Making space for people in natural community can be super hard sometimes, especially in societies now that commute to everything. We live in the suburbs – drop our kids to a different district for school, commute to work, commute to church.
I grew up in a suburb called Chifley – all four of us kids went to the Chifley primary, me and my elder sister went to the closest high school and the other two went to the third closest. My parents worked from home – so in that respect I was different. But my Dad was a genius at making space for people so one year he decided to start on our street. Probably less then 20 houses. He started to hold an Australia Day BBQ – the weekend of the 26th January. We would clean the back yard, set up tables and start cooking. At first it was smaller just close friends closer to us in the street. Then slowly new families moved into the street. The kids would play giant games of spotlight tag along the whole street. Or before dark street cricket. Two of the men would elect themselves every year to deal with the cooking. They were good at it and enjoyed cooking amongst people. Then it got so popular that other people wanted to host it. Ever since it has toured the street and cul-de-sacs. Most of the original generation of kids have grown up and moved to different cities. But originally we would even invite our friends from completely different suburbs to join the party. People who never set foot in the same room as each other professionally sat and ate greasy meat and fresh salads.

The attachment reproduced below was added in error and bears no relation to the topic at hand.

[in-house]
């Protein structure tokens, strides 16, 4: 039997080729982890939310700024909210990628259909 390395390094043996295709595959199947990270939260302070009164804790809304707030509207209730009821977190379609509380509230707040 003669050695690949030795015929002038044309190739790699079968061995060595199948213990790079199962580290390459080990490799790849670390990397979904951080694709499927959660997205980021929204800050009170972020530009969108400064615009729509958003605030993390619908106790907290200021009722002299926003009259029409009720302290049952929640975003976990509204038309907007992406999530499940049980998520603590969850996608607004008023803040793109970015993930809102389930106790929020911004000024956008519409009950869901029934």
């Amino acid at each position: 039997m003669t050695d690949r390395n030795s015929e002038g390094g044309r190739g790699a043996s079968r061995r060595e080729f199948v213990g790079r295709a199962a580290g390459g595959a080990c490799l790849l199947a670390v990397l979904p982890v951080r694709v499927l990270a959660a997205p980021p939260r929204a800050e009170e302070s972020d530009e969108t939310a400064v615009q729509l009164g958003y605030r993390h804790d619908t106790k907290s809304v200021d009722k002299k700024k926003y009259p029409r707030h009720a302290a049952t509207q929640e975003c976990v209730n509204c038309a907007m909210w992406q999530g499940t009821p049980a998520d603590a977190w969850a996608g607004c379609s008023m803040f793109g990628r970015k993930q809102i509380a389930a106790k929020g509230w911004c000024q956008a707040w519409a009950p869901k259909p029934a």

Gatherings like these fueled a community spirit that would feed each others pets and water plants when they were climbing mountains. And help with the giant apricot harvest every year from the two huge trees two of our neighbours shared. My brother gardened for a few of them, I played golden eye on the 64 or re enacted ninjas in our back yards. And just recently when a developer wanted to knock down 4 houses and build 22 units on it the streets residences fronted the money and turned up to fight it.
Church is more and more becoming a commuter sport. The kingdom of God is not supposed to be a commuter sport. I recently read in a book by Robert lupton – “Jesus didn’t commute from heaven” He came down and got dirty.
Think of some of the heroes of the faith, did they live twenty minutes drive away? When Jesus said “go” did he mean four hours train ride away each morning? Or did he mean – effect the community you live in?